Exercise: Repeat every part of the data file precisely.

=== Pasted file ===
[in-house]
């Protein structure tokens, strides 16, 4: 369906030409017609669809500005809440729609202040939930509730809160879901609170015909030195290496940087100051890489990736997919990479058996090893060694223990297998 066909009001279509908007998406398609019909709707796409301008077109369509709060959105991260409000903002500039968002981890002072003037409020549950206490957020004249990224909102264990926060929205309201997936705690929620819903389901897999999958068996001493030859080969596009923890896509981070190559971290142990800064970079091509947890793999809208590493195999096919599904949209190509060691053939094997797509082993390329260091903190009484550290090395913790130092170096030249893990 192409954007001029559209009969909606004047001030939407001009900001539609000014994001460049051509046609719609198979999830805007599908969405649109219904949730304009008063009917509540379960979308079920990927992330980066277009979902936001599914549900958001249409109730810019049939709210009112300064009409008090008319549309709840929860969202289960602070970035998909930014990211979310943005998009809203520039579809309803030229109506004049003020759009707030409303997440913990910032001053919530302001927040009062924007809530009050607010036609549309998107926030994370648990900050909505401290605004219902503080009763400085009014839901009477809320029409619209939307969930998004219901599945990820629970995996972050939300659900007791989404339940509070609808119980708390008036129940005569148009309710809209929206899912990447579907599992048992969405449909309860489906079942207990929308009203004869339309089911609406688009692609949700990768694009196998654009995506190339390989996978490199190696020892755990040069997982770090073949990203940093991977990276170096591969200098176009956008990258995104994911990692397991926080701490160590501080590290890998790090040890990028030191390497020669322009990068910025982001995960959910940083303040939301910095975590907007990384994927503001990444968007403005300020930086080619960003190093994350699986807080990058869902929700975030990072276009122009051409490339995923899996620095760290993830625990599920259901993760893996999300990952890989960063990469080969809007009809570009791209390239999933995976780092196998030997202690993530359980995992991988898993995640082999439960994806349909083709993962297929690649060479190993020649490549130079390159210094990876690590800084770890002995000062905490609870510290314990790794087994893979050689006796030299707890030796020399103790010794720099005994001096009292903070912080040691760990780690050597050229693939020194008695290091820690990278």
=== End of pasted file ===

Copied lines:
[in-house]
């Protein structure tokens, strides 16, 4: 369906030409017609669809500005809440729609202040939930509730809160879901609170015909030195290496940087100051890489990736997919990479058996090893060694223990297998 066909009001279509908007998406398609019909709707796409301008077109369509709060959105991260409000903002500039968002981890002072003037409020549950206490957020004249990224909102264990926060929205309201997936705690929620819903389901897999999958068996001493030859080969596009923890896509981070190559971290142990800064970079091509947890793999809208590493195999096919599904949209190509060691053939094997797509082993390329260091903190009484550290090395913790130092170096030249893990 192409954007001029559209009969909606004047001030939407001009900001539609000014994001460049051509046609719609198979999830805007599908969405649109219904949730304009008063009917509540379960979308079920990927992330980066277009979902936001599914549900958001249409109730810019049939709210009112300064009409008090008319549309709840929860969202289960602070970035998909930014990211979310943005998009809203520039579809309803030229109506004049003020759009707030409303997440913990910032001053919530302001927040009062924007809530009050607010036609549309998107926030994370648990900050909505401290605004219902503080009763400085009014839901009477809320029409619209939307969930998004219901599945990820629970995996972050939300659900007791989404339940509070609808119980708390008036129940005569148009309710809209929206899912990447579907599992048992969405449909309860489906079942207990929308009203004869339309089911609406688009692609949700990768694009196998654009995506190339390989996978490199190696020892755990040069997982770090073949990203940093991977990276170096591969200098176009956008990258995104994911990692397991926080701490160590501080590290890998790090040890990028030191390497020669322009990068910025982001995960959910940083303040939301910095975590907007990384994927503001990444968007403005300020930086080619960003190093994350699986807080990058869902929700975030990072276009122009051409490339995923899996620095760290993830625990599920259901993760893996999300990952890989960063990469080969809007009809570009791209390239999933995976780092196998030997202690993530359980995992991988898993995640082999439960994806349909083709993962297929690649060479190993020649490549130079390159210094990876690590800084770890002995000062905490609870510290314990790794087994893979050689006796030299707890030796020399103790010794720099005994001096009292903070912080040691760990780690050597050229693939020194008695290091820690990278």